Class Notes Owl Class Notes
KEENE STATE TODAY VOLUME XX NUMBER 1 Fall 2004
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Class Notes 1924

Catherine Moore taught grade five and six for many years in Winsted, Conn. One year, there were 44 students enrolled in her classroom. The main problem she had was three boys who were six feet tall, but she managed. Besides supervising the playground and the lunch period, going to PTA, and attending numerous other meetings, she had to be there 30 minutes before and 30 minutes after school. Catherine retired to Hancock, N.H., where she remains active.


1926

Mildred Curtis Byrne taught school in North Weare, N.H., where she had 18 students. One of her responsibilities was to keep the wood fire going so that the one-room school would stay warm. Mildred also had to keep the room clean. One thing she didn't enjoy was boarding at the home of her students.


1927

Once again Rosetta Brown Lowe was glad to have spring arrive in Hinsdale, N.H., so she could walk outside when her boys were available to join her. Rosetta enjoyed her beautiful spring flowers. She responded to a questionnaire sent to her and 20 other alums about their early teaching responsibilities. Rosetta had to build the fire, clean the school, and make soup for lunch with the help of her students.

Margaret Grover Colburn, a close friend of Rosetta's, writes that her eighth-grade girls would arrive at school early to start the fire to heat the school. The boys would bring water to be used by the students.

Stella Redal Randoy taught grades three and four in Osto, Minn., where she had 30 students. She stressed reading, writing, and arithmetic with each class. Stella sent a photo of herself wearing her Golden Circle medallion to Norma Wright Walker '51.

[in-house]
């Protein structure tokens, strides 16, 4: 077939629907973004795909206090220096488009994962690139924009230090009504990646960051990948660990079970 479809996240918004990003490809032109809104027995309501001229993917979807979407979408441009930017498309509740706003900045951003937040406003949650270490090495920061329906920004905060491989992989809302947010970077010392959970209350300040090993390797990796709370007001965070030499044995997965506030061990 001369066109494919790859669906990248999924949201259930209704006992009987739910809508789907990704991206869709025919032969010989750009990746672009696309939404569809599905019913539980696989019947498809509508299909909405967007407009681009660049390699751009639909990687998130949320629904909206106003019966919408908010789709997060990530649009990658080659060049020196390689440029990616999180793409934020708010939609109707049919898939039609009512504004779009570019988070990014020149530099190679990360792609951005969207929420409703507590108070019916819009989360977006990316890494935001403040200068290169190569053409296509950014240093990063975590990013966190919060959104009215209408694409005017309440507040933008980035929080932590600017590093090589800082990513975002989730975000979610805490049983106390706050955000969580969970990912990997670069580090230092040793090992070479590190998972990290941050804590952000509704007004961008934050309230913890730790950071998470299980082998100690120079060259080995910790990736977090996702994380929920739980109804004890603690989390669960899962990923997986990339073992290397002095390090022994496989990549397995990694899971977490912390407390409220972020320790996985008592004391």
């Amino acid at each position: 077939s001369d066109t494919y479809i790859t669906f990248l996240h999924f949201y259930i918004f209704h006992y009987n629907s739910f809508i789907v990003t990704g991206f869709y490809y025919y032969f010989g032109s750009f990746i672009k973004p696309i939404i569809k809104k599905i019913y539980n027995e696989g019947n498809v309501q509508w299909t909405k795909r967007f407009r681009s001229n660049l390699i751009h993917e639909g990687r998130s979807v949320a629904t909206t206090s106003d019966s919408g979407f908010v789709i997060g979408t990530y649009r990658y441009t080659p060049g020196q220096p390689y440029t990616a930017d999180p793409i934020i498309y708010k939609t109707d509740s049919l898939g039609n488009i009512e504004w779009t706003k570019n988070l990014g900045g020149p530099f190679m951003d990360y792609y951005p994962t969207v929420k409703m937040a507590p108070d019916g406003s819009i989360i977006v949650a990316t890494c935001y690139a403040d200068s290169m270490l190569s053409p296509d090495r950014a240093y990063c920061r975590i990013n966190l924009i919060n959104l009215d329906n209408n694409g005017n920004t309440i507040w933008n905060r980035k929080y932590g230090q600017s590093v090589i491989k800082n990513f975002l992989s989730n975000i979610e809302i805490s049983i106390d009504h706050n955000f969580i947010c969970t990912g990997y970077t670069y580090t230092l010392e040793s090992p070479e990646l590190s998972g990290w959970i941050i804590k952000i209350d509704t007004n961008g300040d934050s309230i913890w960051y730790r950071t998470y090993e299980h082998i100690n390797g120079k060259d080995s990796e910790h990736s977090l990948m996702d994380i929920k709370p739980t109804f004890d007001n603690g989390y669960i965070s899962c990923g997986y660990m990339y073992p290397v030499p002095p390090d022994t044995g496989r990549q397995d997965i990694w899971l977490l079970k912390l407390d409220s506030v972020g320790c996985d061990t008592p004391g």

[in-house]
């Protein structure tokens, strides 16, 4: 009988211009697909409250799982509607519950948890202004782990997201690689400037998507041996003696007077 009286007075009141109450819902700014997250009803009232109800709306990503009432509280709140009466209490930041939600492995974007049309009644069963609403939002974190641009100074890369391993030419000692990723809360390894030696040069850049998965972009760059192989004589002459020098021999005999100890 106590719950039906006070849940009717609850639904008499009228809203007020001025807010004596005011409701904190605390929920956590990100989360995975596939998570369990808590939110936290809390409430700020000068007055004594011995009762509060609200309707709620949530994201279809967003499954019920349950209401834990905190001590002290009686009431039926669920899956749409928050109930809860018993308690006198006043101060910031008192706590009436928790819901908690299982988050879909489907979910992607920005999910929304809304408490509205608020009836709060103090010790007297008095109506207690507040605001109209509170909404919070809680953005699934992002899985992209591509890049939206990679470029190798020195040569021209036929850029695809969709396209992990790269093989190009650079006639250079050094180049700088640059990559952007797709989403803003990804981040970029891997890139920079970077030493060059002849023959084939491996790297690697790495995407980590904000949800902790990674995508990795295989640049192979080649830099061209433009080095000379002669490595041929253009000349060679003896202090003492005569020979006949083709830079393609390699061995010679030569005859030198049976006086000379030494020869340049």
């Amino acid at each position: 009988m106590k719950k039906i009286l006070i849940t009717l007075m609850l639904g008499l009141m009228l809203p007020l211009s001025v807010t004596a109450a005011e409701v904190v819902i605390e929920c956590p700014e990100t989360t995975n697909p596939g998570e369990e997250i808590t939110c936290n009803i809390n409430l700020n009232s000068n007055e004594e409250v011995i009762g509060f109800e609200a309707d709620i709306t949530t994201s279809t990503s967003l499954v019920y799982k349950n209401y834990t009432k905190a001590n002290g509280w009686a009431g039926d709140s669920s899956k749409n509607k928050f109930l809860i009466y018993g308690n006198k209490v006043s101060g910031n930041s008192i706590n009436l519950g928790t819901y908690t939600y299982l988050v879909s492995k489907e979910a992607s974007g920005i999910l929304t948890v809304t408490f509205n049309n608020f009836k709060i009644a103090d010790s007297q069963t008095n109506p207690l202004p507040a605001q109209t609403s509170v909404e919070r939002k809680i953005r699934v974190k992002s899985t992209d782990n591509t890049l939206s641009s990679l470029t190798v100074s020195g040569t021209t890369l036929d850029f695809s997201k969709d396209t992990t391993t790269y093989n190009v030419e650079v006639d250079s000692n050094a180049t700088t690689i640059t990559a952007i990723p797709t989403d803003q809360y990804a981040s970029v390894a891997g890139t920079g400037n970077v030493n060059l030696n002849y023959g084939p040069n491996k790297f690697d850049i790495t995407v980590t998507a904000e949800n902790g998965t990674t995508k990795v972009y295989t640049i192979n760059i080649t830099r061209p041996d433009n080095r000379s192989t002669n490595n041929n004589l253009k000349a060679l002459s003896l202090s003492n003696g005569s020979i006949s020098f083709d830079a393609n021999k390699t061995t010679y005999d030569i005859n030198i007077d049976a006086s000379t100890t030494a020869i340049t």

Elizabeth "Betty" Harrison Thomas joined 60 Cheshire County retired teachers for their April luncheon in Swanzey, N.H. Betty began her teaching career at Wallace School in Marlborough, N.H., where she had 12 students in grades one through eight. She was the principal and teacher and planned all the school activities. Betty also taught in the Marlborough Junior/Senior High School for 38 years.


1928

From Roxanne Kreyling '81: A few months ago I sent out a letter to all the alumni of '28 and '29. In it I made a personal appeal for a response to let me know how they were doing. I was thrilled to receive news about 15 members.

Rosamunde Belnap Delano. Her daughter, Joanna Delano Eaton, wrote that her mother passed away in August 2003 at the age of 96.

Julia P. Runnells. Her son, Robert, wrote that his mother passed away October 12, 2003, at the age of 97. Following her graduation from KNS, Julia taught school in Enfield, Lyme, and Boscawen, N.H., and Marblehead, Mass. She furthered her education at Keene State, Boston University, and UNH, then taught at Merrimack Valley High School until she retired in 1971. Throughout her life, she enjoyed playing the piano and organ.

Imogene Barnum Magison wrote from Topsfield, Mass. She is 95 and although she is saddened that so many of her special friends are gone, she has many young relations scattered from one coast to the other. She wrote, "After teaching for over 30 years, I married late in life, and acquired (over the years) 17 grandchildren, 22 great-grandchildren, and this summer, 1 great-great-granddaughter." She no longer pursues her birding hobby, but loves to do crossword puzzles and reading.

In response to an alumni questionnaire, Imogene reports that her first teaching position was in Francestown, N.H., where she had 16 students in grades five through eight. She was responsible for teaching all the subjects but music. At morning and noon recesses she taught basketball skills. Imogene taught there for only two years because the local policy was to hire for only that period to avoid giving salary increases. The town liked to hire new graduates at a cheaper rate.

Margaret Morse passed away in 1989. She taught in Franklin, N.H., where she met classmate Marjorie Sholes. They found an apartment and lived together for almost 50 years.